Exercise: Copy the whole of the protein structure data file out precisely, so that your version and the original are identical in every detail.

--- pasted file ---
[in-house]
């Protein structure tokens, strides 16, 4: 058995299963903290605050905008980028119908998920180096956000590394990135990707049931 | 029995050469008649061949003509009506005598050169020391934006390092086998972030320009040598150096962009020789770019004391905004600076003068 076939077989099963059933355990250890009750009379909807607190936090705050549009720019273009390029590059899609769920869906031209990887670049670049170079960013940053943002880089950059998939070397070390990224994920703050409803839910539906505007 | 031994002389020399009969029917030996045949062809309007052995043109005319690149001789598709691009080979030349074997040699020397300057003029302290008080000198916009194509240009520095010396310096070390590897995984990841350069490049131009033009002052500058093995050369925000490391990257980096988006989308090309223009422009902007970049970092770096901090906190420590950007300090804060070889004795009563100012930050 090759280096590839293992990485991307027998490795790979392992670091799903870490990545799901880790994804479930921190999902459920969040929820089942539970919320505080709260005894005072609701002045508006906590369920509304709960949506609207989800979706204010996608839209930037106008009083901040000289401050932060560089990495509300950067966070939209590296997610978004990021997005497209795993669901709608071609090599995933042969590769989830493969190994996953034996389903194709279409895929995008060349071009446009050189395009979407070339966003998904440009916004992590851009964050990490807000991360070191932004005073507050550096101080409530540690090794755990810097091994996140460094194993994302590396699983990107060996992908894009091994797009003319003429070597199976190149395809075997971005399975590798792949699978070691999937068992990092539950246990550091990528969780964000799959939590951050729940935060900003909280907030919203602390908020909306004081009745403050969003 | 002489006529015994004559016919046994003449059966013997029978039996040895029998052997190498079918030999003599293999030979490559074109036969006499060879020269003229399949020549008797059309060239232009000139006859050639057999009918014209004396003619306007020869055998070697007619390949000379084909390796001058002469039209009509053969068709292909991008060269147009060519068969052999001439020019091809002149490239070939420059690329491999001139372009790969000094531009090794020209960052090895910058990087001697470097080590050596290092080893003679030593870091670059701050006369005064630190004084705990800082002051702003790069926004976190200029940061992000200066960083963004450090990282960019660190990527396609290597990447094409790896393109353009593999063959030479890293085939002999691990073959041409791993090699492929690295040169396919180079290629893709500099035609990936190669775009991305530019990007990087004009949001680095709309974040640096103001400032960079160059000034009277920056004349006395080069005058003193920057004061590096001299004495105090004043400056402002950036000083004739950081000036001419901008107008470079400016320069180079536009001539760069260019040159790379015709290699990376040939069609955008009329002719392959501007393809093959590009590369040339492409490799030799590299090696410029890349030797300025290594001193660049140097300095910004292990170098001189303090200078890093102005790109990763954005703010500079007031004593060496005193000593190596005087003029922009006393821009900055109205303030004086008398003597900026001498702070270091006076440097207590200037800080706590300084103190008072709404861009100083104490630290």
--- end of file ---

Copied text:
[in-house]
């Protein structure tokens, strides 16, 4: 058995299963903290605050905008980028119908998920180096956000590394990135990707049931 | 029995050469008649061949003509009506005598050169020391934006390092086998972030320009040598150096962009020789770019004391905004600076003068 076939077989099963059933355990250890009750009379909807607190936090705050549009720019273009390029590059899609769920869906031209990887670049670049170079960013940053943002880089950059998939070397070390990224994920703050409803839910539906505007 | 031994002389020399009969029917030996045949062809309007052995043109005319690149001789598709691009080979030349074997040699020397300057003029302290008080000198916009194509240009520095010396310096070390590897995984990841350069490049131009033009002052500058093995050369925000490391990257980096988006989308090309223009422009902007970049970092770096901090906190420590950007300090804060070889004795009563100012930050 090759280096590839293992990485991307027998490795790979392992670091799903870490990545799901880790994804479930921190999902459920969040929820089942539970919320505080709260005894005072609701002045508006906590369920509304709960949506609207989800979706204010996608839209930037106008009083901040000289401050932060560089990495509300950067966070939209590296997610978004990021997005497209795993669901709608071609090599995933042969590769989830493969190994996953034996389903194709279409895929995008060349071009446009050189395009979407070339966003998904440009916004992590851009964050990490807000991360070191932004005073507050550096101080409530540690090794755990810097091994996140460094194993994302590396699983990107060996992908894009091994797009003319003429070597199976190149395809075997971005399975590798792949699978070691999937068992990092539950246990550091990528969780964000799959939590951050729940935060900003909280907030919203602390908020909306004081009745403050969003 | 002489006529015994004559016919046994003449059966013997029978039996040895029998052997190498079918030999003599293999030979490559074109036969006499060879020269003229399949020549008797059309060239232009000139006859050639057999009918014209004396003619306007020869055998070697007619390949000379084909390796001058002469039209009509053969068709292909991008060269147009060519068969052999001439020019091809002149490239070939420059690329491999001139372009790969000094531009090794020209960052090895910058990087001697470097080590050596290092080893003679030593870091670059701050006369005064630190004084705990800082002051702003790069926004976190200029940061992000200066960083963004450090990282960019660190990527396609290597990447094409790896393109353009593999063959030479890293085939002999691990073959041409791993090699492929690295040169396919180079290629893709500099035609990936190669775009991305530019990007990087004009949001680095709309974040640096103001400032960079160059000034009277920056004349006395080069005058003193920057004061590096001299004495105090004043400056402002950036000083004739950081000036001419901008107008470079400016320069180079536009001539760069260019040159790379015709290699990376040939069609955008009329002719392959501007393809093959590009590369040339492409490799030799590299090696410029890349030797300025290594001193660049140097300095910004292990170098001189303090200078890093102005790109990763954005703010500079007031004593060496005193000593190596005087003029922009006393821009900055109205303030004086008398003597900026001498702070270091006076440097207590200037800080706590300084103190008072709404861009100083104490630290």